The issues won't be limited to rural consumers. Some city dwellers may also have trouble receiving certain channels. Even though people living in a city such as New York or Chicago will likely be able to receive strong digital broadcast signals, they could fall victim to other issues that preclude them from receiving certain channels further up the dial. The reason is simple. Channels broadcast at higher frequencies don't go around buildings or through walls as easily, and this could disrupt transmission.

Consumers may have to do a little research
But consumers shouldn't throw their hands up in defeat too quickly. With a little investigation and a few extra dollars spent on new equipment, even viewers in some challenging geographies could still receive a good quality digital TV experience.

So what's a consumer to do? First, consumers who rely on over-the-air broadcasts need to determine whether they want to keep their old analog TVs or invest in new digital or high-definition TVs. If a consumer keeps his old analog TV, the government is offering $40 coupons to help defray the cost of buying a digital converter box, which attaches to the TV and costs about $60. These boxes essentially turn an old TV into one that can view digital signals. If he is already getting a good analog signal, he'll likely be able to keep the same antenna for the digital service. But if he was already getting a poor signal, Jones recommends upgrading to a better antenna.

But Jones also emphasizes that to get the best digital TV experience consumers should buy a new digital or high-definition TV. As of March 1, 2007, all television reception devices, which includes TVs, VCRs, and DVRs, sold in the U.S. have been required by law to contain a digital tuner. And with smaller HDTVs selling for as little as $400 or $500, high definition has also become an affordable feature.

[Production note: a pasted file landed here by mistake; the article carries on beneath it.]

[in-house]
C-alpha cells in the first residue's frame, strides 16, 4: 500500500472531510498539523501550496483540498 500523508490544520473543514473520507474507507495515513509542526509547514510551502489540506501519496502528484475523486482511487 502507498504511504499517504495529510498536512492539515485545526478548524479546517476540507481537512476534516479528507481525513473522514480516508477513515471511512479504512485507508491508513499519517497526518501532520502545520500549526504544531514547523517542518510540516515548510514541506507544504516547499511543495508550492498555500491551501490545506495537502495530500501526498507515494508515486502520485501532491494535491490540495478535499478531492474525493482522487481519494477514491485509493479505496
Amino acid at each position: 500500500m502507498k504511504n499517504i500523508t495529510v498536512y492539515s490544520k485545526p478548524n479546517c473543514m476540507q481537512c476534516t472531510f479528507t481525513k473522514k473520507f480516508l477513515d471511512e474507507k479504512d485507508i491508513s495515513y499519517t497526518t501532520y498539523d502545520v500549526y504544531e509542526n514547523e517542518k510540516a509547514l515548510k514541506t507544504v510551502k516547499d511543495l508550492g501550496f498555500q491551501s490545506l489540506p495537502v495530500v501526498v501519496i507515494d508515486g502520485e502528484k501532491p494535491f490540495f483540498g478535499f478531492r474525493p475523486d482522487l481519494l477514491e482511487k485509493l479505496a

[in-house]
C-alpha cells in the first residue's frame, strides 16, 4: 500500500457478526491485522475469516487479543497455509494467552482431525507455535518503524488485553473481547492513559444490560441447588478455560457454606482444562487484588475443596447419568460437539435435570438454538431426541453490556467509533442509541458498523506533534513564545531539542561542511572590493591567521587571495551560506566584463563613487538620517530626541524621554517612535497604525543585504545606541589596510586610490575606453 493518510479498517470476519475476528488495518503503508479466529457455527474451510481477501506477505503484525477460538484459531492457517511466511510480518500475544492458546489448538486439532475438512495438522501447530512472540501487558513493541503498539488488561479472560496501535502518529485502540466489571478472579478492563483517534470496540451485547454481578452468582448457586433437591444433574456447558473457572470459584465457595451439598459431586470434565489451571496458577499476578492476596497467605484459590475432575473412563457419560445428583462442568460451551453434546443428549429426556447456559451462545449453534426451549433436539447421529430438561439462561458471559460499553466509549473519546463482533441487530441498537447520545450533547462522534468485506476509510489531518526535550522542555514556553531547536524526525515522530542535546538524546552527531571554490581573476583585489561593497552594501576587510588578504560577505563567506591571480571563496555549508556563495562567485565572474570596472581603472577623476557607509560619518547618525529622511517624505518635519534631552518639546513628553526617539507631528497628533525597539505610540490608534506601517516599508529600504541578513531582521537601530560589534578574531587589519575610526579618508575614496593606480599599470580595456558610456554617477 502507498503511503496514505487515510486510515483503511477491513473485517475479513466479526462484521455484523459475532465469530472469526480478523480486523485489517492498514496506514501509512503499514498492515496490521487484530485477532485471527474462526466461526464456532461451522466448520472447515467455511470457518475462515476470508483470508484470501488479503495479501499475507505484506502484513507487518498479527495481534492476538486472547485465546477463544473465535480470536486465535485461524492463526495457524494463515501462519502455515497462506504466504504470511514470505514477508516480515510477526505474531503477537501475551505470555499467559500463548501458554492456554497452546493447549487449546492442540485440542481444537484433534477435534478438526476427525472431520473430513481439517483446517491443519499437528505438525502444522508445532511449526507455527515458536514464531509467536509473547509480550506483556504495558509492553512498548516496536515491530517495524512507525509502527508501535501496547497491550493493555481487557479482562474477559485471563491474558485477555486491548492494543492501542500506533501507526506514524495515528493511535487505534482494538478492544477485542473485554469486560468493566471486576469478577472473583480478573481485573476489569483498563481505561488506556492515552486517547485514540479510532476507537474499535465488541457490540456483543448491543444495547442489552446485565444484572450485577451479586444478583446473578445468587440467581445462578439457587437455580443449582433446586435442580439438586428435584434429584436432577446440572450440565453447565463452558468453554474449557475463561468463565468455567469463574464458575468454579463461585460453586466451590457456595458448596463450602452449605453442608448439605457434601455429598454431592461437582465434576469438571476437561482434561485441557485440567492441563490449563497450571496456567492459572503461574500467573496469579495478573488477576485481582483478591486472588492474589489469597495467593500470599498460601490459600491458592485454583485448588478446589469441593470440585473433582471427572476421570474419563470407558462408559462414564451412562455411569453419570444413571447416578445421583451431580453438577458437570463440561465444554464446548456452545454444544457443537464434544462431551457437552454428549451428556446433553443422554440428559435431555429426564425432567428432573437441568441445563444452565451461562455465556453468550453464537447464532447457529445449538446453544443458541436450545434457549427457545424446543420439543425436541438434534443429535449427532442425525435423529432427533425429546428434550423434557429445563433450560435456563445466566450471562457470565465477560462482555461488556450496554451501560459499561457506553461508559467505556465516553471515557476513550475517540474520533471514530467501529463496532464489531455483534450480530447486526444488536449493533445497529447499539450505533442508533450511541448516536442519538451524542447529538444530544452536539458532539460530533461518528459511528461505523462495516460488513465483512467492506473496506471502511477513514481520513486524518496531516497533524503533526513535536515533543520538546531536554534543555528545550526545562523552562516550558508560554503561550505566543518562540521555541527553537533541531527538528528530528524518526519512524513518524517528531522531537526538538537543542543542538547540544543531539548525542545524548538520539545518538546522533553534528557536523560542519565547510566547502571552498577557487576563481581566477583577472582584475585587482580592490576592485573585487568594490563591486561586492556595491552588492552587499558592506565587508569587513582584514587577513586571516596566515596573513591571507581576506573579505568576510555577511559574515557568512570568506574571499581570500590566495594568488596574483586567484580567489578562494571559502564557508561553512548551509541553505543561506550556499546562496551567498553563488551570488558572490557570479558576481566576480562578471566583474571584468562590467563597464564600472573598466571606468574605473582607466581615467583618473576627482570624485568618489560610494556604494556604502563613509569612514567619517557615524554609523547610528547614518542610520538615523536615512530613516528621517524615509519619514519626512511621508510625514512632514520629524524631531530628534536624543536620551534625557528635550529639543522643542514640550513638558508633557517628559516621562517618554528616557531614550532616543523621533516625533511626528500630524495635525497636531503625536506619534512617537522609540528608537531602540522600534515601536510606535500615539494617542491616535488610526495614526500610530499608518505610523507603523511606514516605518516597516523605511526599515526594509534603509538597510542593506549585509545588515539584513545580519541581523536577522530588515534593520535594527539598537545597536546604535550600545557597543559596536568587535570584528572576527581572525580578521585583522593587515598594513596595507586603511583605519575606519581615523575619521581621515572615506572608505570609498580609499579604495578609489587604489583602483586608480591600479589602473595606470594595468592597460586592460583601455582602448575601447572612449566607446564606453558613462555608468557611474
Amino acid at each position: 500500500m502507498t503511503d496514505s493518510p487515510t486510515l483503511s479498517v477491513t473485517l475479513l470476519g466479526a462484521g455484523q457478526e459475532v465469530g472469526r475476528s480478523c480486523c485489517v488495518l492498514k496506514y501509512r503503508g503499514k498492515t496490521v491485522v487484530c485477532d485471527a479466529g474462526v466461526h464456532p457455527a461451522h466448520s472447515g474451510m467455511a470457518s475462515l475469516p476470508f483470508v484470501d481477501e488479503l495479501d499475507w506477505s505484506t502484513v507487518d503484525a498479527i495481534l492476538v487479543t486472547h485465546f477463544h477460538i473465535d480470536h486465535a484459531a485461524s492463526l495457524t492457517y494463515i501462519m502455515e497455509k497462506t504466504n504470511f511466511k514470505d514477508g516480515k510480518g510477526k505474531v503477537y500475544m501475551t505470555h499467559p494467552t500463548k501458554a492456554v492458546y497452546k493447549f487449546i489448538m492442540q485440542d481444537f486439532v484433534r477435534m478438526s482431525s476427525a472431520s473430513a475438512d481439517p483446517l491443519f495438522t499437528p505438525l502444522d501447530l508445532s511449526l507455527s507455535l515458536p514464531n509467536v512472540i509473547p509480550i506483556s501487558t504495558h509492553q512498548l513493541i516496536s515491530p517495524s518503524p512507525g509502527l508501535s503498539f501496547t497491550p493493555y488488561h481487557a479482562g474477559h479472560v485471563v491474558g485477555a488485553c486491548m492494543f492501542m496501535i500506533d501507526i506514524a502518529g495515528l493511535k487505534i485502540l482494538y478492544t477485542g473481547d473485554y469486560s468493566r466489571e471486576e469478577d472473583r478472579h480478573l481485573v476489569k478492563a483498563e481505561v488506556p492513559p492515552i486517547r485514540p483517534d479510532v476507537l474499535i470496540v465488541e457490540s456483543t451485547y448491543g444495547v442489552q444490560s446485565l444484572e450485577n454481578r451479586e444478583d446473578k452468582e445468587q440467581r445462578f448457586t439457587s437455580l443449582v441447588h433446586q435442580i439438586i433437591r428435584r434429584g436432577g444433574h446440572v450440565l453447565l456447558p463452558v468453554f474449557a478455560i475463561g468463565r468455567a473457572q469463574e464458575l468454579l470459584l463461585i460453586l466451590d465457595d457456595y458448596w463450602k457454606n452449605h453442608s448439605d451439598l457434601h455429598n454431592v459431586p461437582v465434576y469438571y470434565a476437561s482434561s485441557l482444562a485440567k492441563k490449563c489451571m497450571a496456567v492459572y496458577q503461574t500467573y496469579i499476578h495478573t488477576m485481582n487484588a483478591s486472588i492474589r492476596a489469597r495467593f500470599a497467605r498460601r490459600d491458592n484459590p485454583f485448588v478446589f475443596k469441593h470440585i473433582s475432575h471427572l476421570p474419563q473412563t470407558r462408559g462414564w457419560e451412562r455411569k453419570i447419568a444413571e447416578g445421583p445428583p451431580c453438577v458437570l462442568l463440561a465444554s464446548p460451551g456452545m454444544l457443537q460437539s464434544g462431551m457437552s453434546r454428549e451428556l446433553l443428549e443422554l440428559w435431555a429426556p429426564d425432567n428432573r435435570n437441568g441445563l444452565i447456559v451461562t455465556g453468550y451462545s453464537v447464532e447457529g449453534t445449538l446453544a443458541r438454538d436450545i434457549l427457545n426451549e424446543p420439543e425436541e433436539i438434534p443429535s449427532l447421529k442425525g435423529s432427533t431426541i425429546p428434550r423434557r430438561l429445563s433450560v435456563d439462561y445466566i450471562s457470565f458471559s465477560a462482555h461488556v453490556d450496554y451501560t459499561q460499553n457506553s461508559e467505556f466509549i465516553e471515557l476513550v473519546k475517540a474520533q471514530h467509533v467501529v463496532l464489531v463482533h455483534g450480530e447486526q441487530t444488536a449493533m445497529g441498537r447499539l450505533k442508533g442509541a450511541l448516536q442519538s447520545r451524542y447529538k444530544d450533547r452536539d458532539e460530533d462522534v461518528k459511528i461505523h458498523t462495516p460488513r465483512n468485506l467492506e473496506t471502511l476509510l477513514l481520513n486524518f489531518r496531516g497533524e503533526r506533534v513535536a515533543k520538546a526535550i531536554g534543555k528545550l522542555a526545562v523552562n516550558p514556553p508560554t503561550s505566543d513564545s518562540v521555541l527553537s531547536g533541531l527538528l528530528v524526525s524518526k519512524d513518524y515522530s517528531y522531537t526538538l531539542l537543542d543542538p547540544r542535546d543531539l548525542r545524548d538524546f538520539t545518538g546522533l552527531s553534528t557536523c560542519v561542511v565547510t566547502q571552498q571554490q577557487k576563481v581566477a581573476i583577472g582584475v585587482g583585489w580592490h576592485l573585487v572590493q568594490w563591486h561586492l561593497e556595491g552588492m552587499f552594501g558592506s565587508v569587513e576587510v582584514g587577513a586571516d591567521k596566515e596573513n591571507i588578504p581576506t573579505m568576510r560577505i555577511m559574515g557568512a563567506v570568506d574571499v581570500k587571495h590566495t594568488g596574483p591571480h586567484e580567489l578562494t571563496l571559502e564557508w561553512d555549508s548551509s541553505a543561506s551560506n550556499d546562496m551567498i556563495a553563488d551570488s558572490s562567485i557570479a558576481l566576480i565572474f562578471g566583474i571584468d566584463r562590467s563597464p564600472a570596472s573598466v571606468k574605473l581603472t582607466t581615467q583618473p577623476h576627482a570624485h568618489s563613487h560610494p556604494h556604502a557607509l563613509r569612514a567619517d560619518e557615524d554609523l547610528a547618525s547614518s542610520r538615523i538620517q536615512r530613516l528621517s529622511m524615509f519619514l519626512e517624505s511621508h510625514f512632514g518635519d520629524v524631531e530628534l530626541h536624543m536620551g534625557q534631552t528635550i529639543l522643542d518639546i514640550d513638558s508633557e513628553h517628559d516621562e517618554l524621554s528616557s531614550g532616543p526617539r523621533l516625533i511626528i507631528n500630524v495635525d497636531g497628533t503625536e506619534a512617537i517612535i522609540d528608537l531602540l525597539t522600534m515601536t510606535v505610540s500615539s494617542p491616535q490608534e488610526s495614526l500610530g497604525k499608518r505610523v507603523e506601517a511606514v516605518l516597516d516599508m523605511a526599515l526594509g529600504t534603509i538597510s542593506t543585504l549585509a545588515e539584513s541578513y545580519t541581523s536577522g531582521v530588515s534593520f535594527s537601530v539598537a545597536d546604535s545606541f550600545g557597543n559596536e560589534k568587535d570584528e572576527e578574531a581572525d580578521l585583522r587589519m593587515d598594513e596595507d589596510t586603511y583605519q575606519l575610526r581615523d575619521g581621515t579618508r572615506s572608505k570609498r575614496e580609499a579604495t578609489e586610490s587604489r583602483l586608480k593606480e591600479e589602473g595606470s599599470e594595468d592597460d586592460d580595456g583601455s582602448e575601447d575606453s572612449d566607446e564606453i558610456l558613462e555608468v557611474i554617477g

But even with a new digital TV, Jones said that consumers will still need an antenna to receive the over-the-air signals. For help in determining which kind of outdoor antenna you might need, check out AntennaWeb.org. This is a Web site set up by NAB and the Consumer Electronics Association that allows consumers to enter their address and provide details about their immediate surroundings, such as how many trees or tall buildings are nearby, to help determine which type of antenna would be best.

Jones also recommends that before consumers buy a new antenna they try their old one first. Several retailers, including Best Buy, are offering workshops around the country to provide information to consumers. There is also information on the Web site DTVanswers.com.

"Broadcasters are already transmitting digital signals today. So there's no reason for people to wait until February to make their equipment tweaks and start benefiting from digital."
--Jones, National Association of Broadcasters

And Jones suggests that consumers call their local broadcast stations directly to figure out in which direction they should point their antenna for the best reception. Local broadcasters will also be able to provide information about whether consumers are even within range to receive the new digital signal.

"There are some 1,700 broadcasters in the U.S.," Jones said. "The local stations will know better than we will how to help viewers in their specific region. So if people have questions, they should call their local broadcasters. And these broadcasters should be available and able to help them."

Several local stations have already set up hotlines for consumers to call. And broadcasters around the country have been "soft" testing the transition. During these tests, broadcasters turn off their analog signals. If consumers are still trying to view the channel using an analog TV, a screen will pop up where the program had been informing viewers of the deadline and how to get ready for the digital switch.

A bill passed in the U.S. Senate last week that would require some broadcasters to offer this information screen to viewers for 30 days after the February 17 deadline. The measure must still pass the House of Representatives before it becomes law. But even if it does become law, Jones said that not every broadcaster would be able to continue broadcasting the message over its analog channel, because as of that date, new spectrum holders will have access to those airwaves. Instead, he has been encouraging viewers not to wait until the deadline to test their digital TV readiness.

"Broadcasters are already transmitting digital signals today," he said. "So there's no reason for people to wait until February to make their equipment tweaks and start benefiting from digital."